Oil giant BP has launched legal action against the US Environmental Protection Agency (EPA) for barring the British company from federal contacts.
BP pleaded guilty to charges related to the 2010 oil spill after a rig explosion in the Gulf of Mexico, with the EPA citing the firm’s “lack of integrity” when handing out the ban last November.
The blast killed 11 workers and released an estimated four million barrels of oil into the Gulf.
BP is one of the largest suppliers of fuel to the U.S. government (primarily with the US military), holding contracts worth more than $1.34bn (£867m). The suspension only applies to new contracts and not retroactively to existing deals.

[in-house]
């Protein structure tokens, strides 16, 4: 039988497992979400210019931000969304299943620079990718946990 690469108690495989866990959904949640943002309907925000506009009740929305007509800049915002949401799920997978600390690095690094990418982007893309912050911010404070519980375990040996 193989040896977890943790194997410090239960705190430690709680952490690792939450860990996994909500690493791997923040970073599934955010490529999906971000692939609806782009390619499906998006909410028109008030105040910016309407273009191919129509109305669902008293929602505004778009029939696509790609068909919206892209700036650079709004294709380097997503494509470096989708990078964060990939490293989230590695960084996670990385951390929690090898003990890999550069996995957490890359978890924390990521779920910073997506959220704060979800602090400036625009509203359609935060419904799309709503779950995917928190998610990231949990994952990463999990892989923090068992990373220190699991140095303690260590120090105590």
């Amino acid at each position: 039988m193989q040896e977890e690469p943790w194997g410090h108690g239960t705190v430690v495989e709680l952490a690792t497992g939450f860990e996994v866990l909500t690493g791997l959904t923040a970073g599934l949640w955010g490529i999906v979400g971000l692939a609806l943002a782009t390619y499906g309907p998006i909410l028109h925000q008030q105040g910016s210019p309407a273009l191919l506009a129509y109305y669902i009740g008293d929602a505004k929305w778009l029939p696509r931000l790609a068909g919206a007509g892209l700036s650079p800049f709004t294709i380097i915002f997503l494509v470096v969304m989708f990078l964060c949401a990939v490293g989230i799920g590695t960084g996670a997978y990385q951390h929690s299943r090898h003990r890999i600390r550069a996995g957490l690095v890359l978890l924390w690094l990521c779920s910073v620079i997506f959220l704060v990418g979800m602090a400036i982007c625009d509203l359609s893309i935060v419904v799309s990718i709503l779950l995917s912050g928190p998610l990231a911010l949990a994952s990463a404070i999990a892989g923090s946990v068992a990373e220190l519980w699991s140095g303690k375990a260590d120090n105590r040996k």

The company filed the law suit claiming it faces a “substantial threat of irreparable harm” unless restrictions are lifted.
“We believe that the EPA’s action here is inappropriate and unjustified as a matter of law and policy, and we are pursuing our right to seek relief in federal court,” said Geoff Morrell, BP’s head of U.S. communications. “At the same time, we remain open to a reasonable settlement with the EPA.”
The claim comes just two weeks after BP chief executive Bob Dudley told reporters the ban was not “causing distress in any way”.